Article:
PRIMARY PREVENTION

Primary prevention gives control to the individual in maintaining a healthy lifestyle and environment to mitigate
cancer risk.

Control of Risk Factors

Smoking/Tobacco Use

  • Tobacco use increases the risk of cancer of the lungs, oesophagus, larynx, mouth, throat, kidney, bladder, pancreas, stomach, and cervix
  • Health workers must educate patients on the dangers of tobacco consumption and smoking; patients should be
    encouraged and supported to stop

Obesity and Lifestyle

  • Being overweight or obese results in an increased risk of cancer, specifically oesophageal, colorectal, breast,
    endometrial, and kidney
  • Heath workers must advise patients to maintain a healthy lifestyle, with regular physical activity and a healthy diet

Alcohol Use

  • Abusive alcohol habits increase the risk of cancer of the oral cavity, oesophagus, larynx, liver, colorectal, and breast
  • Health workers should educate patients of the dangers of excessive and regular alcohol consumption, while promoting healthier alcohol habits that limit consumption

Environmental Pollution

  • Regular exposure to carcinogenic chemicals in the environment can occur through unsafe drinking water, air
    pollution, and food contaminated by aflatoxin or dioxin chemicals, occupational exposure to dangerous gases or dusts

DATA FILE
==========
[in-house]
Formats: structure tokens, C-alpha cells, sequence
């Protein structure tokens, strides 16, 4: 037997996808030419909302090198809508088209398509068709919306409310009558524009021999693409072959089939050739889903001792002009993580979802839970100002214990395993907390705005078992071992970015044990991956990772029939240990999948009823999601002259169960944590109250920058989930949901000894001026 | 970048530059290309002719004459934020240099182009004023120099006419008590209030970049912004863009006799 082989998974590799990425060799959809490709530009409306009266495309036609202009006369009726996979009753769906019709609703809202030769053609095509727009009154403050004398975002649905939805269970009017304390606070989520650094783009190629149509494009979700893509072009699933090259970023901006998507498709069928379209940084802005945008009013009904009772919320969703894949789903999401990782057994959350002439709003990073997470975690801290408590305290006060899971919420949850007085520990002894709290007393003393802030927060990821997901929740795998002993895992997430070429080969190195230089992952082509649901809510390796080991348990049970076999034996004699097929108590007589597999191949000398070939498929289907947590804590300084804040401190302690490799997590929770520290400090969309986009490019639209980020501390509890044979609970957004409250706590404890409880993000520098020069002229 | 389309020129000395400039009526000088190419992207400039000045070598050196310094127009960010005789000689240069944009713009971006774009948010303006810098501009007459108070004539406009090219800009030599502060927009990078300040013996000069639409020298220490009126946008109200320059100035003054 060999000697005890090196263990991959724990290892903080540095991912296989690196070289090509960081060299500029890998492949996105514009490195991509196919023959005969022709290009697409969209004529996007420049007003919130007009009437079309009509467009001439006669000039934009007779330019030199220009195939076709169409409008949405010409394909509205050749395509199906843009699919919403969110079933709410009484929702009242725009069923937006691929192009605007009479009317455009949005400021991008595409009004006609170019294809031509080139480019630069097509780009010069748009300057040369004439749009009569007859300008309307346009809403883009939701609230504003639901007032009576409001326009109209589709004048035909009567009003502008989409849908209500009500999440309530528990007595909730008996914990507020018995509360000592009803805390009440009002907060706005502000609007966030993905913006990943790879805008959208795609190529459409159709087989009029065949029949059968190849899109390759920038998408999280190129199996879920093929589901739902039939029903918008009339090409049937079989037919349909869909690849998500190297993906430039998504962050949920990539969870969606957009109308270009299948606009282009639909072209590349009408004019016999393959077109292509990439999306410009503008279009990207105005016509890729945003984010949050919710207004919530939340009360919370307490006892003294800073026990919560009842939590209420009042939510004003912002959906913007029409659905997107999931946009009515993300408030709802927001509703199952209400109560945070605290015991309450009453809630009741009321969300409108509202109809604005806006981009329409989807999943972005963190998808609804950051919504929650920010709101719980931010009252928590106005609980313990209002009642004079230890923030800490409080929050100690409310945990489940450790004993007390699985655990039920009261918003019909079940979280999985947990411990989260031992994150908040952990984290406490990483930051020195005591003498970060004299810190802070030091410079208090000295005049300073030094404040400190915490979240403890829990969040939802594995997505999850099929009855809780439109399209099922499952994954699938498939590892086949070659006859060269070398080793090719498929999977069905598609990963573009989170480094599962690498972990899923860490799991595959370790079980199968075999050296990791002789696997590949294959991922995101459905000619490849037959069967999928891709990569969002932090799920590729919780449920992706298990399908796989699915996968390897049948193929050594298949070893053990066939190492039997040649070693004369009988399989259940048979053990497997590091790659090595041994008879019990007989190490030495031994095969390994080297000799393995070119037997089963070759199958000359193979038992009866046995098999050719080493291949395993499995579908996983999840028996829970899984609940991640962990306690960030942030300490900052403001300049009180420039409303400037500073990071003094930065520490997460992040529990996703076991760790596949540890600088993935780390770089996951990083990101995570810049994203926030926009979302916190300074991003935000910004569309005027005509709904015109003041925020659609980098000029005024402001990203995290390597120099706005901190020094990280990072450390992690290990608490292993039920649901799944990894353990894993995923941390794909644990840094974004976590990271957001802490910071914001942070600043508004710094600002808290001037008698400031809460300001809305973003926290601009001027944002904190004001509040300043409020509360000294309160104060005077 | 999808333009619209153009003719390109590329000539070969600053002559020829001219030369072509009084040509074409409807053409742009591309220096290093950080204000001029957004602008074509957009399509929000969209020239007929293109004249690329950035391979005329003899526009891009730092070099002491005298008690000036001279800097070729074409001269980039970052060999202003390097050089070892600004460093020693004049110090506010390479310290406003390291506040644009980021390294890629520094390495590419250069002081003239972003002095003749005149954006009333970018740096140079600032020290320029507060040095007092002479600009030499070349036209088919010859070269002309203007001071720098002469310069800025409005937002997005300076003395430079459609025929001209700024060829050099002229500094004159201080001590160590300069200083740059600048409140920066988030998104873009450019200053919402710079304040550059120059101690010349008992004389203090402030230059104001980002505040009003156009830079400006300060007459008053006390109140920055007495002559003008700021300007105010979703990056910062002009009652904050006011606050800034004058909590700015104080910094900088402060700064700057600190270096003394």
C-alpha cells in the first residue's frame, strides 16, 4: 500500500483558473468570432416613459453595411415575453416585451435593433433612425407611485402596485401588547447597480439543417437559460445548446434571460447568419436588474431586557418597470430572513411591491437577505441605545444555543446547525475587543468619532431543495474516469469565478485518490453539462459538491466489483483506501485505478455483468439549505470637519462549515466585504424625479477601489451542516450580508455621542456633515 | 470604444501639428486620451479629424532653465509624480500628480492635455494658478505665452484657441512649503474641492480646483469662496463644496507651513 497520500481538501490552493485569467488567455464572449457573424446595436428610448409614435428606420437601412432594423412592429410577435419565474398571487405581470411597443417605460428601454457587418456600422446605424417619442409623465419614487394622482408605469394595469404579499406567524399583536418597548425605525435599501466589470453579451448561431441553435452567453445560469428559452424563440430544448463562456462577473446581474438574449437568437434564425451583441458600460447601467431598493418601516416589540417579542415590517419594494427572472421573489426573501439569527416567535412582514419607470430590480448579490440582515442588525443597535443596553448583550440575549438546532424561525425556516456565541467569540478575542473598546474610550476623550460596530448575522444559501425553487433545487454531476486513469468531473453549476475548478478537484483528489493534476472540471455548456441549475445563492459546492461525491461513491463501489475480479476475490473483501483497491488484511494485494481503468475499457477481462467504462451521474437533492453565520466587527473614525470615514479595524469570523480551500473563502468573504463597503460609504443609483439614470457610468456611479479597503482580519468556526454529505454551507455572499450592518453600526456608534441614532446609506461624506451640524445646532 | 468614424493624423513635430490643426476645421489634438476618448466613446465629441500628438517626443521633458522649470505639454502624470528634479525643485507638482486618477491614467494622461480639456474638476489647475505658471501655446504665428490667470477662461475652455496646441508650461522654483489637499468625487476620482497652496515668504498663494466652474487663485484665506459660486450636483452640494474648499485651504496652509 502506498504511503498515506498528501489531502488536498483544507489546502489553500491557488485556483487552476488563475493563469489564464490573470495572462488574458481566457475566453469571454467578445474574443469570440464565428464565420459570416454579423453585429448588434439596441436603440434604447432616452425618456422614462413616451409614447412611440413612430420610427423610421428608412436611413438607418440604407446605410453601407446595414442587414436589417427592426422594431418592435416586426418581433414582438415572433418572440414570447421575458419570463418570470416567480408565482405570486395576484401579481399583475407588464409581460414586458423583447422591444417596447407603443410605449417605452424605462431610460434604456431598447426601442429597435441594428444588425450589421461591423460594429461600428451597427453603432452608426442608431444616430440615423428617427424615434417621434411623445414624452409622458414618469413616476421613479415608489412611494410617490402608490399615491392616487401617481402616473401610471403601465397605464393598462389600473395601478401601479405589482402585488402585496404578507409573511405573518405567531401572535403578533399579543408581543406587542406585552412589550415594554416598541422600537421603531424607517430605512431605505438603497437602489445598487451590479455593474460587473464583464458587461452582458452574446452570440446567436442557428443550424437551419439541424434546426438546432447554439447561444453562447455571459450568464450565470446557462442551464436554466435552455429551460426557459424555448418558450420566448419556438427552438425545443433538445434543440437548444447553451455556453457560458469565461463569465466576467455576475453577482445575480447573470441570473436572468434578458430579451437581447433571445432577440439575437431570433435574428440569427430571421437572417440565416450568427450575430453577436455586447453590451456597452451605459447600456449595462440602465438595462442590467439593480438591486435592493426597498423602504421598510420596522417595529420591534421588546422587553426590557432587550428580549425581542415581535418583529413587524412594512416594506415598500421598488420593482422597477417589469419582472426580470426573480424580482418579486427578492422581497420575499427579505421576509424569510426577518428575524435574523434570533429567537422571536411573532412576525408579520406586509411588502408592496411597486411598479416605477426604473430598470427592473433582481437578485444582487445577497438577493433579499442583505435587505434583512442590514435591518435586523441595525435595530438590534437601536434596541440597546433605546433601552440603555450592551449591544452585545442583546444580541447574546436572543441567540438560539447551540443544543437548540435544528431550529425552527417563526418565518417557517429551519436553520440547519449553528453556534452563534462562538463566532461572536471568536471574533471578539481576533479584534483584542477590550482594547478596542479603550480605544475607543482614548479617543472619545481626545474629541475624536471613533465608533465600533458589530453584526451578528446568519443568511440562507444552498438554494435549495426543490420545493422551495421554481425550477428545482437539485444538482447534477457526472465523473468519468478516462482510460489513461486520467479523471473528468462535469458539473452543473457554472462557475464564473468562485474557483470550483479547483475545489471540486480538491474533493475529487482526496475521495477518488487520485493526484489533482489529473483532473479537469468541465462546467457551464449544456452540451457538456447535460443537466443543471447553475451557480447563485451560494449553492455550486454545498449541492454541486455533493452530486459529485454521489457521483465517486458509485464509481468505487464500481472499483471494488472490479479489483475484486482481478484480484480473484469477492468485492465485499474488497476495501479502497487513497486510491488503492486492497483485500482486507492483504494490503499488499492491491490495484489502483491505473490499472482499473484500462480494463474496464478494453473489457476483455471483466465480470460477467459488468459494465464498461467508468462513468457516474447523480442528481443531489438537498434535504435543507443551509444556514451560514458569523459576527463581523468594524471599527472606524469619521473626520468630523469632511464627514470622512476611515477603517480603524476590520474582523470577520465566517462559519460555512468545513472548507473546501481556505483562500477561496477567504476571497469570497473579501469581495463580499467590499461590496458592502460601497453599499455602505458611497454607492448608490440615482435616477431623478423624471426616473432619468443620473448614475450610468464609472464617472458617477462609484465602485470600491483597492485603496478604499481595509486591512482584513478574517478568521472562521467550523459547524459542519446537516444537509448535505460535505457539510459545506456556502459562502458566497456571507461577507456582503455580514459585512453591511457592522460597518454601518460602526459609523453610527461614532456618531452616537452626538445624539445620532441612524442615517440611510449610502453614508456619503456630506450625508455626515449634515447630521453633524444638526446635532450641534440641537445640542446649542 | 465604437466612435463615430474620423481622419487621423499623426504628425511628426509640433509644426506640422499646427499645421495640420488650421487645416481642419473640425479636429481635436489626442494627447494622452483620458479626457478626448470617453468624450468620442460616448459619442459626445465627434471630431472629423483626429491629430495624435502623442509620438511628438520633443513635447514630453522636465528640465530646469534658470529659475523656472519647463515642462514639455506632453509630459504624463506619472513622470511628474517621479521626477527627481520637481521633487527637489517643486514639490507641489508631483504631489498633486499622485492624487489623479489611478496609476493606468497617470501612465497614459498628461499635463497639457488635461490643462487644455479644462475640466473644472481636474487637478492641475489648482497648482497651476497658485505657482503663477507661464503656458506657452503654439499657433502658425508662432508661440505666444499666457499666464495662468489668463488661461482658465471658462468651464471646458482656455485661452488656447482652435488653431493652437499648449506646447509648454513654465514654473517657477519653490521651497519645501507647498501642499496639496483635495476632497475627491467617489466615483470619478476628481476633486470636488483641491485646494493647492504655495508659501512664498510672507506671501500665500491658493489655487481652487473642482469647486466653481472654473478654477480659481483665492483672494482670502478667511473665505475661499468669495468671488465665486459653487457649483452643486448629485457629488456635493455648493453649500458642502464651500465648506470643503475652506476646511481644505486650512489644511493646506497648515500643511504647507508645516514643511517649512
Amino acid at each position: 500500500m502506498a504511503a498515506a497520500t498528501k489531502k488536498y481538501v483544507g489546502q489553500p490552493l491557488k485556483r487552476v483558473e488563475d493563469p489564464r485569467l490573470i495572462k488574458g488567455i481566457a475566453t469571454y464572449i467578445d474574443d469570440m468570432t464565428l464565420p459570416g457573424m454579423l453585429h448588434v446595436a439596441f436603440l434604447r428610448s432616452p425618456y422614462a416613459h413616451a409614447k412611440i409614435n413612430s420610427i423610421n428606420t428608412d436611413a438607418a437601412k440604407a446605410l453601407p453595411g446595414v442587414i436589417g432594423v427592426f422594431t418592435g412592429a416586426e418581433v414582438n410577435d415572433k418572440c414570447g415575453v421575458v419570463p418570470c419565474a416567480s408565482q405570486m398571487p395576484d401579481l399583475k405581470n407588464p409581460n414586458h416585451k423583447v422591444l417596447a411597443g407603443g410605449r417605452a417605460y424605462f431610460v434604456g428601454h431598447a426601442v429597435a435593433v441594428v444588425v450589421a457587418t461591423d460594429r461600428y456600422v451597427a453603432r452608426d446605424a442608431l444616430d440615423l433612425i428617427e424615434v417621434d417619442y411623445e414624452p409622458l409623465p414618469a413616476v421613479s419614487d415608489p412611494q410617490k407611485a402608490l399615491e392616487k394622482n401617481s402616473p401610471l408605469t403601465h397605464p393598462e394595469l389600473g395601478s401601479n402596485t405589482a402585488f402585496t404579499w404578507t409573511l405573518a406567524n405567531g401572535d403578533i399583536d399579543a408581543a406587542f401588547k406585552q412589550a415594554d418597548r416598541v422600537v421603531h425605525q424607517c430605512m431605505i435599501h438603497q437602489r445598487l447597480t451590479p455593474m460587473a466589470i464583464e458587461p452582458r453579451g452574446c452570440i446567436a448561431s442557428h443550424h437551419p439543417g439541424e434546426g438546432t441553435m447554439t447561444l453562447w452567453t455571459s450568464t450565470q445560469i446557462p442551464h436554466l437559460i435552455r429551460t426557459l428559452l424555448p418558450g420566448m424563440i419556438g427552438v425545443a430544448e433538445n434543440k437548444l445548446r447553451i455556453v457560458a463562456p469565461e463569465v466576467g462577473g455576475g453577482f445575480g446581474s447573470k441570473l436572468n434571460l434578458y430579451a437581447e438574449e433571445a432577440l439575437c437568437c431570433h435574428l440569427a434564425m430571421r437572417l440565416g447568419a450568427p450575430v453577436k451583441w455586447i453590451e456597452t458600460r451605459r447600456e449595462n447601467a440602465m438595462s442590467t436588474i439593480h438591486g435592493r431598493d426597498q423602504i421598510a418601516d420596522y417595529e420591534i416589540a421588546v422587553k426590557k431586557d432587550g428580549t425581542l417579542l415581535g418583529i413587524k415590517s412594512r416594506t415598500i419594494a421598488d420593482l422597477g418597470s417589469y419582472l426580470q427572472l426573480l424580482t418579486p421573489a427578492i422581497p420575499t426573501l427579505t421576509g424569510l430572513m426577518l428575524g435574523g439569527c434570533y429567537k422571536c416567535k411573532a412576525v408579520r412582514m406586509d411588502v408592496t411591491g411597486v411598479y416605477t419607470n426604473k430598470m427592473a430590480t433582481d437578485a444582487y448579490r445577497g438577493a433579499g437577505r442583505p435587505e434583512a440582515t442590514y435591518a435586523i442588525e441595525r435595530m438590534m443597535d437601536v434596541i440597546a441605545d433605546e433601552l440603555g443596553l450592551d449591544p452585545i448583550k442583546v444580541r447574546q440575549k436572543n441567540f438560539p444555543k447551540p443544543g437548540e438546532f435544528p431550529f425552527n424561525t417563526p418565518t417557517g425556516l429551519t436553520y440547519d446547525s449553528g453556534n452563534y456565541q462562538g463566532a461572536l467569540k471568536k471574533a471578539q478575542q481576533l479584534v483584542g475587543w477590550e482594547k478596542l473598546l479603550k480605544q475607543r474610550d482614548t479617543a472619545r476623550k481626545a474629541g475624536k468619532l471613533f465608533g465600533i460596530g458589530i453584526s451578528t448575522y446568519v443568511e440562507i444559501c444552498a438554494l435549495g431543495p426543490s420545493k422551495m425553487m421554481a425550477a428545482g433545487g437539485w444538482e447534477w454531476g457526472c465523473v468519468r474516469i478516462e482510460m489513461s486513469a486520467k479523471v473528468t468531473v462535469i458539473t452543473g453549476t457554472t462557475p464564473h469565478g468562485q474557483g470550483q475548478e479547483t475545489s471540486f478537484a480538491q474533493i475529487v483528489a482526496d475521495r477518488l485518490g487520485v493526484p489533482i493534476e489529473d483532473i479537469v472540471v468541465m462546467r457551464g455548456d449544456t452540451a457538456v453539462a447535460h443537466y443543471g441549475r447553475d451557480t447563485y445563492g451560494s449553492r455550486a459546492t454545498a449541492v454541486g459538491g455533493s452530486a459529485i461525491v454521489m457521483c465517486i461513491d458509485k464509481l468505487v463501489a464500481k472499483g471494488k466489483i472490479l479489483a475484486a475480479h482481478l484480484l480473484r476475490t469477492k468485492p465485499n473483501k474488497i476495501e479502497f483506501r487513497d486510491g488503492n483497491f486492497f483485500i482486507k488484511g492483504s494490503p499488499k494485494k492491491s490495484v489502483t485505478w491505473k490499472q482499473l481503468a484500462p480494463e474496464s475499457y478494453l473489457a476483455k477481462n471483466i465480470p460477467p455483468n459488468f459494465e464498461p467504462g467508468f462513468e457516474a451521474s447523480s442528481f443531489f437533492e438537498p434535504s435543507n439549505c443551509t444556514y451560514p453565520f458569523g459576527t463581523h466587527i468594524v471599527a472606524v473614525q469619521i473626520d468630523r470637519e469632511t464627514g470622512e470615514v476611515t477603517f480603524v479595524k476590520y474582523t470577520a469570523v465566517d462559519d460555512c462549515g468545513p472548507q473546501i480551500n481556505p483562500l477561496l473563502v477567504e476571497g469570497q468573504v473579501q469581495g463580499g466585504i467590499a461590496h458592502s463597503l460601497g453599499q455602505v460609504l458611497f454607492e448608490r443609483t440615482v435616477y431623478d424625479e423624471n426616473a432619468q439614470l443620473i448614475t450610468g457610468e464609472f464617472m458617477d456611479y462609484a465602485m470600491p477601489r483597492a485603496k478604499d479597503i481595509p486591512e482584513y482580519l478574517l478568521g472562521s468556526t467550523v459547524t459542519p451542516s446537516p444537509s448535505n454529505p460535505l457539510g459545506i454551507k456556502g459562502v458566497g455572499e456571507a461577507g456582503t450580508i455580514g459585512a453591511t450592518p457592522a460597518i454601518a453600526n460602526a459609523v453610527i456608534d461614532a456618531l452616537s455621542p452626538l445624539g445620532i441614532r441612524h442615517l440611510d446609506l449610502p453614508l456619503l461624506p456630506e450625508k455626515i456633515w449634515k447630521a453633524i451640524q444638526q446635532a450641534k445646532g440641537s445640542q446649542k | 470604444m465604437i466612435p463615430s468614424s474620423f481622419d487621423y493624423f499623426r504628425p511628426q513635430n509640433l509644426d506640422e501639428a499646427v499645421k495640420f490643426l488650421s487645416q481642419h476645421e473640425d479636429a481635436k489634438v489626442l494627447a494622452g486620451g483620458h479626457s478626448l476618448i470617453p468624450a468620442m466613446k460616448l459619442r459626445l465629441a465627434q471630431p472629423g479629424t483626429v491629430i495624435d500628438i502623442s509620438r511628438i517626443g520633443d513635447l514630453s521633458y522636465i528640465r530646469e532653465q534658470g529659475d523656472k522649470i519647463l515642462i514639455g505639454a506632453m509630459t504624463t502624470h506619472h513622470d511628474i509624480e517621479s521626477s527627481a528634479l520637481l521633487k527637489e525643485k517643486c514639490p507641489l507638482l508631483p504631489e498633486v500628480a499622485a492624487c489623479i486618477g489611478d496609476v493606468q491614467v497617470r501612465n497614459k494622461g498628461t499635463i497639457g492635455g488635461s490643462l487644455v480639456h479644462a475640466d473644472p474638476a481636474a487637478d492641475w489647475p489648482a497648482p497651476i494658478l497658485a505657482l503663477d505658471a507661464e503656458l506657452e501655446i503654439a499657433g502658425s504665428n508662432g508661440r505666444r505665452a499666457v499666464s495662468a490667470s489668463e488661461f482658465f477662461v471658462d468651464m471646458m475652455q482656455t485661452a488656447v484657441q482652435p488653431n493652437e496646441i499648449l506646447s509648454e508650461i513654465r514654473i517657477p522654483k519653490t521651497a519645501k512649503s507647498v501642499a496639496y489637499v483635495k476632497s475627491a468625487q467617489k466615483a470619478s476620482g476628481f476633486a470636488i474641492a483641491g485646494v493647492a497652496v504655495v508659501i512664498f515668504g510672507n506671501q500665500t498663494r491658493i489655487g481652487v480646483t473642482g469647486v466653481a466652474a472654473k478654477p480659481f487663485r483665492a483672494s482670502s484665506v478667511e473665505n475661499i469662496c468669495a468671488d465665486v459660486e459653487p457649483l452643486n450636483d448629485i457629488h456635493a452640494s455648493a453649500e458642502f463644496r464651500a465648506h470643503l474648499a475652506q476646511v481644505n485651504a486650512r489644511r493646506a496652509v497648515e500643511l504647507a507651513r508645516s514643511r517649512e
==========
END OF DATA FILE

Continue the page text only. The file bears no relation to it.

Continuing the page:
• Environmental carcinogens (aflatoxins, asbestos, vehicle emissions, lead, ultraviolet light, and ionizing radiation) will lead to increased risk of developing cancer, e.g. lung cancer
  • Health workers must educate patients on environmental dangers and provide suggestions to limit exposure such as:
    • Limiting indoor air pollution due to smoke from use of charcoal and firewood inside a poorly ventilated house
    • Avoiding fumes from cars
    • Avoiding exposure to garbage pollution (burning rubbish)
    • Employers should provide employees with a safe working environment with limited occupational hazards

Radiation

  • Ultraviolet (UV) radiation, and in particular solar radiation, is carcinogenic to humans, causing all major
    types of skin cancer, such as basal cell carcinoma, squamous cell carcinoma and melanoma

    • People with albinism are at a much higher risk of skin  cancer and health workers should encourage them to wear protective clothing and wide brimmed hats
  • Ionizing radiation from radioactive isotopes (used in medical diagnostics and treatment) is also associated with
    leukaemia and other solid tissue tumours. Proper disposal of highly radioactive isotopes is mandatory to prevent hazardous exposures

Prevention of Infections

The following infections are associated with causing certain types of cancer:

  • Viral Hepatitis B/C: cancer of the liver
  • Human Papilloma Virus (HPV): cervical cancer
  • Helicobacter Pylori: stomach cancer
  • HIV/AIDS: aggressive lymphoma subtypes, Kaposi’s sarcoma, anorectal cancer, cervical cancer, etc
  • Schistosomiasis: increases risk of bladder cancer
  • Liver Fluke: increases risk of cholangio-carcinoma

Preventative measures to control infection risk include vaccination, and prevention/treatment of infection and
infestation:

  • HPV Vaccination: immunize all girls from age 10 with 2 doses of HPV vaccine (see section 18.1)
  • Hepatitis B Vaccination: routinely offered in the national childhood schedule and populations at risk, in order to prevent infection with hepatitis B, the main risk factor for liver cancer (see section 18.2.1)
  • Treatment of HIV/AIDS, schistosomiasis, H. pylori, and hepatitis B&C and other infections is also a preventive
    measure